Steps in Crafting a Digital Marketing Strategy

Climbing stairsThe Importance of Strategy

Any activity with an end goal ,whether it’s winning a war, building a city or selling a product, should have a blueprint or map in place for every person in the organisation to follow in the process of achieving it. A strategy needs to cover the questions of who you are, what you are offering and to whom, as well as why and how you are doing so. The steps and questions below cover what an organisation should be aware of when creating and implementing a strategy that will meet its objectives.

1.     Context:

 • Who are you and what is it about your identity that makes you useful?

• Who are your customers and what needs and wants do they have?

• Who are your competitors?  These might extend beyond organisations that compete with you on the basis of price and product and could also be competition in the form of abstracts such as time and mindshare.

• What is the context in which you are operating (social, political and economic factors) and how is this likely to change in the future?

2.     Objectives:

Digital marketing has technology at its heart. It is therefore crucial to involve both technical and aesthetic minds in the initial stages of strategy formulation. The objectives should speak to both system and story and the tools afforded by technology should be a starting point in the process of developing strategic objectives.

The second factor to consider when setting objectives is that all channels of a brand operate as part of a greater whole. Digital marketing objectives should be aligned with the brand’s greater strategic objectives.

3.     Value-Exchange:

What value are you adding to the market, what are you trying to achieve and how will you know if you are successful?

Digital can achieve many things in terms of users and value creation. Once you have defined what constitutes success and have delineated your prime objective, you can examine other goals that support this objective.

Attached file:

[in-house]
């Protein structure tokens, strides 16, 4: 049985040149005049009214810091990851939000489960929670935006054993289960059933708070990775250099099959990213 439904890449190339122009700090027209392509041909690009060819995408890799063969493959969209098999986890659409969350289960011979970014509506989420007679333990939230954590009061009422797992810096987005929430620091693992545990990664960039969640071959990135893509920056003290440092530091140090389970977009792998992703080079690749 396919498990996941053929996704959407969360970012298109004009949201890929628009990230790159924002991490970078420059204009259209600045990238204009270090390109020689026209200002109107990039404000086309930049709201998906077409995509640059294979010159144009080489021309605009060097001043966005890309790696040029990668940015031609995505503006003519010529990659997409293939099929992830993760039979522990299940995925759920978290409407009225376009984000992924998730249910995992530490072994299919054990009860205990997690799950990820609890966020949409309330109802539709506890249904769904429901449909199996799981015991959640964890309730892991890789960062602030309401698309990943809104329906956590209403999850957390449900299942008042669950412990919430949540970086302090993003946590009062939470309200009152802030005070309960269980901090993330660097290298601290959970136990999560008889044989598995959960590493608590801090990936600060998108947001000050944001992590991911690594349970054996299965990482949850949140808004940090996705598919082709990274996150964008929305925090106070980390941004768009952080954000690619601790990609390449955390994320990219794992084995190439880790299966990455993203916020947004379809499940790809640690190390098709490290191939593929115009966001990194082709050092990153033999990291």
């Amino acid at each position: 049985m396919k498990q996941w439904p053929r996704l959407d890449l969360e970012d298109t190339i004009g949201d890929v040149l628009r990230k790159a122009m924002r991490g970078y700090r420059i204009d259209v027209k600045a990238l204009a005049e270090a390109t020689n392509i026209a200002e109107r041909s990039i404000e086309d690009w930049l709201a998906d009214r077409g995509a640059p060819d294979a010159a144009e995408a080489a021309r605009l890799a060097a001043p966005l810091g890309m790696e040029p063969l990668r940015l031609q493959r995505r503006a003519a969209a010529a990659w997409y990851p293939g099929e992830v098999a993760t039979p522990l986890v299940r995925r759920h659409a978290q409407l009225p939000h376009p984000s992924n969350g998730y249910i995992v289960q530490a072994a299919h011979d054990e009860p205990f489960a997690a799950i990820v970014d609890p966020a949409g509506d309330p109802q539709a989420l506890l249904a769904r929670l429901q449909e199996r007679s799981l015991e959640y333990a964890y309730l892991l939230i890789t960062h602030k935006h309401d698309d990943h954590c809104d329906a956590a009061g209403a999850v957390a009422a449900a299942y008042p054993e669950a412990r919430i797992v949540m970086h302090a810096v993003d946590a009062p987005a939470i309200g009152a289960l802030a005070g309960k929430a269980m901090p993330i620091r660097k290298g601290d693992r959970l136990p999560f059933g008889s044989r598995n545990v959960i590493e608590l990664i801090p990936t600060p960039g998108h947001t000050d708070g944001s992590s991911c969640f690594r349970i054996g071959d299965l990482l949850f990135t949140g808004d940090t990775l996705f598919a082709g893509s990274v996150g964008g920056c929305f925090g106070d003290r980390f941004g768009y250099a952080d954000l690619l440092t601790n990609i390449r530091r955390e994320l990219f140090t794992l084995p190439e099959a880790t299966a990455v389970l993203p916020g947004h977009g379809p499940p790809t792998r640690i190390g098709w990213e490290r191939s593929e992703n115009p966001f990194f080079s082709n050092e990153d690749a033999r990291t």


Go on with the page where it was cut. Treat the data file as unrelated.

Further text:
4.     Tactics and Evaluation:

A diverse variety of digital tools and tactics are available once you have defined your digital marketing objectives. The strength of the tools is dependent on the type of objectives set for the brand – for example, acquisition (or gaining new customers) may be best driven by paid search, while email is one of the most effective tools for selling more products to existing customers.

Below are the  most popular tactics available to digital marketers and their possible outcomes.


 Email Marketing

A form of direct marketing that uses electronic means to deliver commercial messages to an audience. It is extremely cost-effective, highly targeted, customisable on a mass scale and completely measurable – all of which make it one of the most powerful digital marketing tactics.


Email marketing is a tool for building relationships with both potential and existing customers. It should maximise the retention and value of these customers, ultimately leading to greater profitability for the organisation as a whole.

 Online Advertising

Online advertising encompasses advertising in all areas of the Internet – search engine results pages, adverts placed in emails, adverts placed on social networks and adverts on the Google display network.


The main objective of advertising is to increase sales by raising brand awareness online. It can also be more interactive and therefore less disruptive than traditional advertising or non-interactive online advertising, as users can choose to engage with the advert or not. Online advertising can be optimised by targeting it to certain geographies and specific markets and contextualising it.

Affiliate Marketing

Affiliate marketing is a system of reward whereby referrers are given a “finder’s fee” for every referral they give.


Online, affiliate marketing is widely used to promote websites, with the referrers being rewarded for every visitor, subscriber or customer provided through their efforts. It is thus a useful tactic for branding and acquisition.

Search Engine Optimisation